State regulation in the current proposed form does not take account of this essential difference between medicine and therapy. In its very nature, it promotes litigation based upon the consumer ethos, with the likely outcome that ruptures will be taken outside of the therapeutic relationship at an early stage, destroying the therapeutic alliance in the process and possibly perpetuating a relational dynamic that may well be the cause of the client’s difficulties in the first place. This in turn perpetuates a fear-based system, with clients increasingly seen as potential complainants, leading inevitably to those presenting with complex and/or challenging therapeutic needs finding it increasingly difficult to locate a therapist willing to work with them.
Most therapeutic contracts are between adults, yet the suspicion that clients and therapists cannot be trusted to contract appropriately for themselves infantilises the process. This presents an unnecessary, unhelpful and potentially harmful barrier to all modalities of therapy where, for example, childhood attachment styles are explored. How can clients ever fully occupy their adult selves in therapy, if both clients and therapists can only operate in a system which implicitly regards them as children in need of parental oversight?
What is really being protected and what is really being excluded?
For the past 12 years, I have sat on various tribunal panels alongside judges, psychiatrists, clinical and forensic psychologists, chief police officers and senior social workers. In these circles, I tire of constantly feeling the need to justify my professional existence. This taps into the deepfelt longing I often experience within our profession, for us to be taken seriously and valued as the skilled, competent, knowledgeable and clinically wise practitioners that we are. Within that context, state regulation looks attractive upon first impression. Acknowledgement by the state in line with Quality and Qualifications Ireland (QQI) competencies implies ‘my qualification is as good as that of any other professional’. Who wouldn’t want that? The problem is that whilst state regulation would bring us more firmly into the system, the system is both medical and hierarchical; it doesn’t fit what we do and, in any event, we would remain close to the bottom of it. More importantly, the cost of whatever validation state regulation might bring is unacceptable.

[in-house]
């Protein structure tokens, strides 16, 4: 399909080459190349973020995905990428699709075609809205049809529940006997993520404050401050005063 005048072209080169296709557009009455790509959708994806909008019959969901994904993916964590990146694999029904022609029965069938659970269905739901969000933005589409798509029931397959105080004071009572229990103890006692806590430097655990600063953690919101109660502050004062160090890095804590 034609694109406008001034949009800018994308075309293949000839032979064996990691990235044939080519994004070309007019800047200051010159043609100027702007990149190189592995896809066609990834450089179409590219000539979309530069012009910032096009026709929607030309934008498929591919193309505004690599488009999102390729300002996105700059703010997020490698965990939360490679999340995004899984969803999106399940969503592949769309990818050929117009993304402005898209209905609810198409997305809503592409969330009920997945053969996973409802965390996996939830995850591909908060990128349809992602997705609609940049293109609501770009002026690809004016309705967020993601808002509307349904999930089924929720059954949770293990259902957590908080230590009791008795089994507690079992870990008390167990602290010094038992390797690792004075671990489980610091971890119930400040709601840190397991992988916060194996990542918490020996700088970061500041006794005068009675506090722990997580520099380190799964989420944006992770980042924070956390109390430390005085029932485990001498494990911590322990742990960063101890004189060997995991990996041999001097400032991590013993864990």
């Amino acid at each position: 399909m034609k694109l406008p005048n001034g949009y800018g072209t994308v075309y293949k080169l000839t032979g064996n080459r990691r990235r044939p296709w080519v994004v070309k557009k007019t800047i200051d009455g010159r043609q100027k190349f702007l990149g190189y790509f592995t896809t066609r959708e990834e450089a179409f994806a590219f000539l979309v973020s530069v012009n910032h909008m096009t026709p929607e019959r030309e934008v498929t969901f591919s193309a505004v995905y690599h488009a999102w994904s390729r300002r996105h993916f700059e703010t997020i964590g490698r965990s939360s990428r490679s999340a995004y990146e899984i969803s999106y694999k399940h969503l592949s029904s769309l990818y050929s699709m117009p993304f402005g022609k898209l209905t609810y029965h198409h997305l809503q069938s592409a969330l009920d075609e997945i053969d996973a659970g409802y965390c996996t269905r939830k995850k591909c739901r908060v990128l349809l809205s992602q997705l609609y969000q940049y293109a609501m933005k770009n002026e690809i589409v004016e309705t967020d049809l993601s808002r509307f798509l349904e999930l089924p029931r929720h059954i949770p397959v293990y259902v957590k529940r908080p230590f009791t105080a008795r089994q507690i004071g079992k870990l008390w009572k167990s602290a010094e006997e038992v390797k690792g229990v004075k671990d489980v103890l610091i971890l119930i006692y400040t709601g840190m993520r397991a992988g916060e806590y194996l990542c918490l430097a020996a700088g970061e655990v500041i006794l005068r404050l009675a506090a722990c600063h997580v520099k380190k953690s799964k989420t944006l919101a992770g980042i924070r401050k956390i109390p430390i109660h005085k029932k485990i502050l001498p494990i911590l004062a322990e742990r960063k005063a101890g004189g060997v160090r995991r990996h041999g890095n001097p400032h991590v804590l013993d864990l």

The Department of Health noticeboard states that its intention for state regulation:
…is primarily by way of the statutory protection of professional titles rather than restricting scopes of practice. The use of protected titles is restricted to practitioners… [who] must comply with a code of professional conduct and ethics and are subject to “fitness to practice” rules similar to those applying to nurses and doctors.
(Department of Health, 2016)
Proponents of regulation state that there is no interest in restricting scopes of practice, yet the current proposals will have precisely that effect; the only people who could practice as ‘psychotherapists’ and ‘counsellors’ would be those who adopt a frame of reference for their work based on empirical positivism (similar to nurses and doctors). This empirical positivism, which is only one definition of objectivity, is the basis of the QQI standards proposed as the baseline qualification for all psychotherapists and counsellors.